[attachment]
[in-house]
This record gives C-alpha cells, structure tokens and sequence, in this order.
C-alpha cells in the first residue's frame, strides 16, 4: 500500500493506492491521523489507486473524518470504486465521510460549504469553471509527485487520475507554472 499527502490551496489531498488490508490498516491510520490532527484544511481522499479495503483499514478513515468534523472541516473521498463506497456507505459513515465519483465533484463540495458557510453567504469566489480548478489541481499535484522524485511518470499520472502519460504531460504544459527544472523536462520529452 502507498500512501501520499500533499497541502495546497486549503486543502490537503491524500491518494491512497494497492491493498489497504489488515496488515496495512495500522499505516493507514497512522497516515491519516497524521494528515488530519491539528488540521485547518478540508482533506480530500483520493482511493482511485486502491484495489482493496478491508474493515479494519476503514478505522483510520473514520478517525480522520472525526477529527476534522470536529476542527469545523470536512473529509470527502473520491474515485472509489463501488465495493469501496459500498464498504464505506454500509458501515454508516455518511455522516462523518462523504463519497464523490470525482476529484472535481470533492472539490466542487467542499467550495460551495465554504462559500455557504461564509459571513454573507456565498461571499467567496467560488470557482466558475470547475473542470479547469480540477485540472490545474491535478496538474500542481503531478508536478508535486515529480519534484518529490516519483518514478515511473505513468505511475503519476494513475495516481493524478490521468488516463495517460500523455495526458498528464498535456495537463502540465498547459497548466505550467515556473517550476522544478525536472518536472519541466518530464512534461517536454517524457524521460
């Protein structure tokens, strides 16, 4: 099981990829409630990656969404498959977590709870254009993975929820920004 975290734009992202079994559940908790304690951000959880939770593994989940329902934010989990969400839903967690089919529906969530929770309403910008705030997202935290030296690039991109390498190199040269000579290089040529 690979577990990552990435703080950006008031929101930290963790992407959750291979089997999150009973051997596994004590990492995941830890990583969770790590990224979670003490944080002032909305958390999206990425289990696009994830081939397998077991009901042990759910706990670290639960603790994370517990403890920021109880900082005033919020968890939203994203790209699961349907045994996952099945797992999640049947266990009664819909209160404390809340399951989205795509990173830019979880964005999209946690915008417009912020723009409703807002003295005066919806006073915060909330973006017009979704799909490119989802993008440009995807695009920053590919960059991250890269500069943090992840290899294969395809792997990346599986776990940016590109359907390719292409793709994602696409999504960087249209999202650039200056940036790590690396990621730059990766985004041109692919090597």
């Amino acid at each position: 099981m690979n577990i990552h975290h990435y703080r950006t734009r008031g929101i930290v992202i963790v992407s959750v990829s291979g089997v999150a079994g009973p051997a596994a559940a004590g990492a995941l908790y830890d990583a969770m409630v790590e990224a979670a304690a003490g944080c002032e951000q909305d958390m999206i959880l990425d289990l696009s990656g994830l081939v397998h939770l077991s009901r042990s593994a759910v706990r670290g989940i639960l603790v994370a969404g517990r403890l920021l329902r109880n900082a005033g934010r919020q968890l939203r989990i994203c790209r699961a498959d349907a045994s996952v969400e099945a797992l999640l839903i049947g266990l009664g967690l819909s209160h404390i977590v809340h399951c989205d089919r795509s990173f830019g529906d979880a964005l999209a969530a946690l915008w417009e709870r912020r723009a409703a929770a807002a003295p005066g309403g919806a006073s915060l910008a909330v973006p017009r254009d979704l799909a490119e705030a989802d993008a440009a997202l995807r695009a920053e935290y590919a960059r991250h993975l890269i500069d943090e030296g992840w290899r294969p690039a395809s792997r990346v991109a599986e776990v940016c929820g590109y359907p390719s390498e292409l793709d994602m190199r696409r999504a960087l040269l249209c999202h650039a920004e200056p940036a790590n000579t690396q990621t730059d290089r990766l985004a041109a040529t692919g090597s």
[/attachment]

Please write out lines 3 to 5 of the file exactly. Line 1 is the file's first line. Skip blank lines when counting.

C-alpha cells in the first residue's frame, strides 16, 4: 500500500493506492491521523489507486473524518470504486465521510460549504469553471509527485487520475507554472 499527502490551496489531498488490508490498516491510520490532527484544511481522499479495503483499514478513515468534523472541516473521498463506497456507505459513515465519483465533484463540495458557510453567504469566489480548478489541481499535484522524485511518470499520472502519460504531460504544459527544472523536462520529452 502507498500512501501520499500533499497541502495546497486549503486543502490537503491524500491518494491512497494497492491493498489497504489488515496488515496495512495500522499505516493507514497512522497516515491519516497524521494528515488530519491539528488540521485547518478540508482533506480530500483520493482511493482511485486502491484495489482493496478491508474493515479494519476503514478505522483510520473514520478517525480522520472525526477529527476534522470536529476542527469545523470536512473529509470527502473520491474515485472509489463501488465495493469501496459500498464498504464505506454500509458501515454508516455518511455522516462523518462523504463519497464523490470525482476529484472535481470533492472539490466542487467542499467550495460551495465554504462559500455557504461564509459571513454573507456565498461571499467567496467560488470557482466558475470547475473542470479547469480540477485540472490545474491535478496538474500542481503531478508536478508535486515529480519534484518529490516519483518514478515511473505513468505511475503519476494513475495516481493524478490521468488516463495517460500523455495526458498528464498535456495537463502540465498547459497548466505550467515556473517550476522544478525536472518536472519541466518530464512534461517536454517524457524521460
């Protein structure tokens, strides 16, 4: 099981990829409630990656969404498959977590709870254009993975929820920004 975290734009992202079994559940908790304690951000959880939770593994989940329902934010989990969400839903967690089919529906969530929770309403910008705030997202935290030296690039991109390498190199040269000579290089040529 690979577990990552990435703080950006008031929101930290963790992407959750291979089997999150009973051997596994004590990492995941830890990583969770790590990224979670003490944080002032909305958390999206990425289990696009994830081939397998077991009901042990759910706990670290639960603790994370517990403890920021109880900082005033919020968890939203994203790209699961349907045994996952099945797992999640049947266990009664819909209160404390809340399951989205795509990173830019979880964005999209946690915008417009912020723009409703807002003295005066919806006073915060909330973006017009979704799909490119989802993008440009995807695009920053590919960059991250890269500069943090992840290899294969395809792997990346599986776990940016590109359907390719292409793709994602696409999504960087249209999202650039200056940036790590690396990621730059990766985004041109692919090597």
């Amino acid at each position: 099981m690979n577990i990552h975290h990435y703080r950006t734009r008031g929101i930290v992202i963790v992407s959750v990829s291979g089997v999150a079994g009973p051997a596994a559940a004590g990492a995941l908790y830890d990583a969770m409630v790590e990224a979670a304690a003490g944080c002032e951000q909305d958390m999206i959880l990425d289990l696009s990656g994830l081939v397998h939770l077991s009901r042990s593994a759910v706990r670290g989940i639960l603790v994370a969404g517990r403890l920021l329902r109880n900082a005033g934010r919020q968890l939203r989990i994203c790209r699961a498959d349907a045994s996952v969400e099945a797992l999640l839903i049947g266990l009664g967690l819909s209160h404390i977590v809340h399951c989205d089919r795509s990173f830019g529906d979880a964005l999209a969530a946690l915008w417009e709870r912020r723009a409703a929770a807002a003295p005066g309403g919806a006073s915060l910008a909330v973006p017009r254009d979704l799909a490119e705030a989802d993008a440009a997202l995807r695009a920053e935290y590919a960059r991250h993975l890269i500069d943090e030296g992840w290899r294969p690039a395809s792997r990346v991109a599986e776990v940016c929820g590109y359907p390719s390498e292409l793709d994602m190199r696409r999504a960087l040269l249209c999202h650039a920004e200056p940036a790590n000579t690396q990621t730059d290089r990766l985004a041109a040529t692919g090597s």